When you first start RV shopping, it’s not uncommon to feel overwhelmed by the seemingly endless amount of RV floorplan options. Don’t worry—there is a floorplan out there for every need, every taste, and every budget.
If you’re new to RVing, Camping World Design Centers are the best place to find out which floorplan will be best for you and your family. Explore design center locations near you to speak with a design specialist today!
If you take your time, you’ll find it will all start making sense. You’ll begin to note certain similarities when it comes to floor plans and the labels often applied to RV models.
Models with “RL”, which often stands for “Rear Living” will have the living room in the rear of the unit. Because you’ll know “BH” means “Bunk House“, you’ll know to expect a Bunk House in the unit before even walking into it. Finally, “FL” delineates RV floorplans with “Front Living” quarters.
RV Floorplan Must Haves
It’s a challenge to know exactly what RV floorplan will work best before spending time in your RV on the road. Here are three things to keep in mind when choosing the right RV floorplan for your needs.
Some RVs and travel trailers are more spacious than you ever dreamed an RV could be! Most often it’s slide-outs that create extra living space in an RV. Slide-outs, especially opposing slide-outs, can be an amazing RV floor plan feature.
However, when you’re on the showroom floor, pay close attention to what is on the slide. Is the main bed on the slide? If it is, is it possible to use the bed when the slide is not pushed out?
In addition to what is on the slide, does the slide bump up against anything when it’s closed, preventing you from climbing into bed?
RV travel often includes one-night stops along your travel route. These stops may be at a Walmart, rest stops, or even the driveways of friends and family. While you may be able to push your slides out at campgrounds, you may not be able to do so at some of these one-night stops. For that reason, you may want to select a floor plan that gives you access to your bed whether the slide is in or out.
If you absolutely fall in love with a floorplan where a slide blocks the bedroom area, make sure there is an alternative sleeping area, like a loft or couch. If you don’t mind using that alternative sleeping area on travel days, you might be okay.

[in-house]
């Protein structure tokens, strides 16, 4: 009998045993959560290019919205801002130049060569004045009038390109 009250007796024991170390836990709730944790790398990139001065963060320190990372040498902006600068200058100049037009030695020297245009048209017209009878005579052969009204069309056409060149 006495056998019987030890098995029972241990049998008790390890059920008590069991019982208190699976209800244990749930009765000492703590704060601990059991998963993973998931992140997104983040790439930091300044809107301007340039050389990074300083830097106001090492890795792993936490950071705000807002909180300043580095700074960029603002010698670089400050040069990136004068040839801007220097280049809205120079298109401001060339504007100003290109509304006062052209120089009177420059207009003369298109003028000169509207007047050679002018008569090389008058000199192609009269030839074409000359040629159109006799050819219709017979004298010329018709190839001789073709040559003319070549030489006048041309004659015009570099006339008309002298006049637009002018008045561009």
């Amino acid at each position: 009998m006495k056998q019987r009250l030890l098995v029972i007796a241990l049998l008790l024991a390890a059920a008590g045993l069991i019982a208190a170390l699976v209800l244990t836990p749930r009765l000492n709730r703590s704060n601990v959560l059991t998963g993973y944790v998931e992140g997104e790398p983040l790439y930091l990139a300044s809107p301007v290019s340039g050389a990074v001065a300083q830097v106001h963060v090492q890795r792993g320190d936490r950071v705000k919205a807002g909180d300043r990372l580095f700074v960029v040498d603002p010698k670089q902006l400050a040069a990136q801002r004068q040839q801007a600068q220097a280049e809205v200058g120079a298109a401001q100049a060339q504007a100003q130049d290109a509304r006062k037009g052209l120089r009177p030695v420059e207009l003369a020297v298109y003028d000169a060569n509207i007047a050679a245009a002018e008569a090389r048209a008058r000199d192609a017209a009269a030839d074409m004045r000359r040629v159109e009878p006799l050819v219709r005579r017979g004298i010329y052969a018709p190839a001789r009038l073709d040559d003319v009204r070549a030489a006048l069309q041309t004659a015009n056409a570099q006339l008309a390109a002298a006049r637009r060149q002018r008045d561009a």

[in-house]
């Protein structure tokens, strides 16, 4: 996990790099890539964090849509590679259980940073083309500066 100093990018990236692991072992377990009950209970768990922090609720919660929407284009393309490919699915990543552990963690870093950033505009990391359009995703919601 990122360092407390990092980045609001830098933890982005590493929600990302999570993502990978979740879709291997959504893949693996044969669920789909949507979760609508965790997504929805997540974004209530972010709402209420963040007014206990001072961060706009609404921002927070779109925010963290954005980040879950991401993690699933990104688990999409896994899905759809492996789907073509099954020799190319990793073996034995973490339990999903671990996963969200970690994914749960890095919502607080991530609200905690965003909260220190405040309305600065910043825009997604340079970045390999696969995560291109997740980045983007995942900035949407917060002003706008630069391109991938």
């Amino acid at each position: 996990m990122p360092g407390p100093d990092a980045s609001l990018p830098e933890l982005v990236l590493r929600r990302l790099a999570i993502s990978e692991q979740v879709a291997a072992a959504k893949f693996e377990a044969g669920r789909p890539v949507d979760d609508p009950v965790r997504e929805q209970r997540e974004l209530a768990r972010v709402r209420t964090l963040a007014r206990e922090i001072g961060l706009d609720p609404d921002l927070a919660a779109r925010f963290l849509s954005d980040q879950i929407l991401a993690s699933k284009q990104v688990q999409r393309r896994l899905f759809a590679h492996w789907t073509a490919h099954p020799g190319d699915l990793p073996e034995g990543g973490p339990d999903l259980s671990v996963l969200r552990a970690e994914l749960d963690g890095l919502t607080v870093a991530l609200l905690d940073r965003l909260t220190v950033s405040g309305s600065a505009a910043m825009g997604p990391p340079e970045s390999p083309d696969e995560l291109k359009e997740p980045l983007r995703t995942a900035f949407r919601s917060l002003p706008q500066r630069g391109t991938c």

Bathroom, Refrigerator, and Closet Access
A major benefit of RV living is having your “home” with you. Having your home means having your own bathroom, your own food, and your closet—even if you are downsizing.
With access to your bathroom within the RV, you don’t need to worry if there’s no rest stop for the next 50 miles. Having your refrigerator with you means you have snacks (maybe even healthy ones!) easily accessible.
It doesn’t matter if the gas station you just stopped at didn’t have anything you could eat. And, having your closet means you can’t forget to pack rain boots, a raincoat, or a heavier coat. This comes in very handy when exploring places that can experience 3-4 seasons all in one day.
However, all of these conveniences can be unknowingly given up with certain floor plans. As with the bed, the culprit tends to be those oh-so-awesome slides. Be sure that the furniture on the slideouts does not block access to the bathroom door. It’s not uncommon to find floor plans with slides that block drawers, closet doors, and even fridge doors.
Ask to see any RV you’re seriously considering with slides in—be sure you have access to all of the things that make motor home travel so convenient at all times.
Chances are you will be eating inside of your RV at some point. You may also wish to have a “work” surface even if you’re retired. For both of these activities, it’s a table that will make all the difference. Be sure that when touring different RV floor plans, you imagine yourself sitting down to eat.
You will find that with RV floor plans everything is a give and take. To have a walk-around queen bed, you may find yourself giving up some space in the living area. The same goes for your RV kitchen and kitchen counters.
Some floor plans will create space for a large bed in the rear of the RV unit by changing up the traditional dinette area. Instead of a dinette, you might find a sofa and table set up. In that instance, if you will be traveling with a partner, make sure you think about how comfortable you will be eating side by side on a loveseat.
The work/dining space area in a floor plan is most often a compromise in smaller RVs like Class Cs, Class Bs, and small towables. If you plan on dining al fresco—certainly a wonderful plan when camping—just remember there might be times when rain, snow, or mosquitoes unexpectedly arrive.
Choosing an RV floorplan is both a daunting and exciting process. Take your time and explore various floor plans to get a feel for how RVs are laid out. As you’re shopping, keep these floorplan must-haves in mind. They are small details that can make all the difference in your RV travels.
Do you have any additional RV floorplan must-haves that we didn’t mention? Share them in the comments below!